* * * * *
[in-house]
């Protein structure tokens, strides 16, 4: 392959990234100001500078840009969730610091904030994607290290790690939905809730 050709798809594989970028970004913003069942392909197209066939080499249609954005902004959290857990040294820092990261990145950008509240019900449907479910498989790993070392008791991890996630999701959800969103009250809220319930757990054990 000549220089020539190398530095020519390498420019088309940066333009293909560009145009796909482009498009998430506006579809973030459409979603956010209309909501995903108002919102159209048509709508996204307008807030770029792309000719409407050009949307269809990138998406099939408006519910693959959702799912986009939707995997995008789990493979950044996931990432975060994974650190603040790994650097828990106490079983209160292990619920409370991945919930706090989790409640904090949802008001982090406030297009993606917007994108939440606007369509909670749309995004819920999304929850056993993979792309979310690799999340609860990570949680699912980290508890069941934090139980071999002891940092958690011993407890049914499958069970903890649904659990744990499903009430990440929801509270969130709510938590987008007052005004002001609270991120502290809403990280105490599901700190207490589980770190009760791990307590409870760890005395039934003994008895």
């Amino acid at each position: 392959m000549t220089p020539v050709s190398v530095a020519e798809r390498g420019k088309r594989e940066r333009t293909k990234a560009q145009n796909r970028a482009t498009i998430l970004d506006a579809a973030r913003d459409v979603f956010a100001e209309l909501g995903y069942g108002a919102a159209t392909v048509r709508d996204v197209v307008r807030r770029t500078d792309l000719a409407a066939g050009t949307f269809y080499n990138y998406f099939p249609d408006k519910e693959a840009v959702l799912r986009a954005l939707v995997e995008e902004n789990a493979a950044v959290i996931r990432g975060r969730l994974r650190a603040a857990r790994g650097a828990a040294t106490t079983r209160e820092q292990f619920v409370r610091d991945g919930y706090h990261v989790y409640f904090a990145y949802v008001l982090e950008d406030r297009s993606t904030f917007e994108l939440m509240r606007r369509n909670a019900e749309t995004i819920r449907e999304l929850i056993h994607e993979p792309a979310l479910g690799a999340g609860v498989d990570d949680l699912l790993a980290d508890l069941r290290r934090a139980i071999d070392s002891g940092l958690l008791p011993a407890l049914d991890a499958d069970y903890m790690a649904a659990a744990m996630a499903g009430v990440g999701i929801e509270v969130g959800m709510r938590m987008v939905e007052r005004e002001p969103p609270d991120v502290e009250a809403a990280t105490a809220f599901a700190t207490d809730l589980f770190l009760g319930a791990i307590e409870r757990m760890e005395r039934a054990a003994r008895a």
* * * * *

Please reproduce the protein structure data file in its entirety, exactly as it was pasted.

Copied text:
[in-house]
């Protein structure tokens, strides 16, 4: 392959990234100001500078840009969730610091904030994607290290790690939905809730 050709798809594989970028970004913003069942392909197209066939080499249609954005902004959290857990040294820092990261990145950008509240019900449907479910498989790993070392008791991890996630999701959800969103009250809220319930757990054990 000549220089020539190398530095020519390498420019088309940066333009293909560009145009796909482009498009998430506006579809973030459409979603956010209309909501995903108002919102159209048509709508996204307008807030770029792309000719409407050009949307269809990138998406099939408006519910693959959702799912986009939707995997995008789990493979950044996931990432975060994974650190603040790994650097828990106490079983209160292990619920409370991945919930706090989790409640904090949802008001982090406030297009993606917007994108939440606007369509909670749309995004819920999304929850056993993979792309979310690799999340609860990570949680699912980290508890069941934090139980071999002891940092958690011993407890049914499958069970903890649904659990744990499903009430990440929801509270969130709510938590987008007052005004002001609270991120502290809403990280105490599901700190207490589980770190009760791990307590409870760890005395039934003994008895």
């Amino acid at each position: 392959m000549t220089p020539v050709s190398v530095a020519e798809r390498g420019k088309r594989e940066r333009t293909k990234a560009q145009n796909r970028a482009t498009i998430l970004d506006a579809a973030r913003d459409v979603f956010a100001e209309l909501g995903y069942g108002a919102a159209t392909v048509r709508d996204v197209v307008r807030r770029t500078d792309l000719a409407a066939g050009t949307f269809y080499n990138y998406f099939p249609d408006k519910e693959a840009v959702l799912r986009a954005l939707v995997e995008e902004n789990a493979a950044v959290i996931r990432g975060r969730l994974r650190a603040a857990r790994g650097a828990a040294t106490t079983r209160e820092q292990f619920v409370r610091d991945g919930y706090h990261v989790y409640f904090a990145y949802v008001l982090e950008d406030r297009s993606t904030f917007e994108l939440m509240r606007r369509n909670a019900e749309t995004i819920r449907e999304l929850i056993h994607e993979p792309a979310l479910g690799a999340g609860v498989d990570d949680l699912l790993a980290d508890l069941r290290r934090a139980i071999d070392s002891g940092l958690l008791p011993a407890l049914d991890a499958d069970y903890m790690a649904a659990a744990m996630a499903g009430v990440g999701i929801e509270v969130g959800m709510r938590m987008v939905e007052r005004e002001p969103p609270d991120v502290e009250a809403a990280t105490a809220f599901a700190t207490d809730l589980f770190l009760g319930a791990i307590e409870r757990m760890e005395r039934a054990a003994r008895a």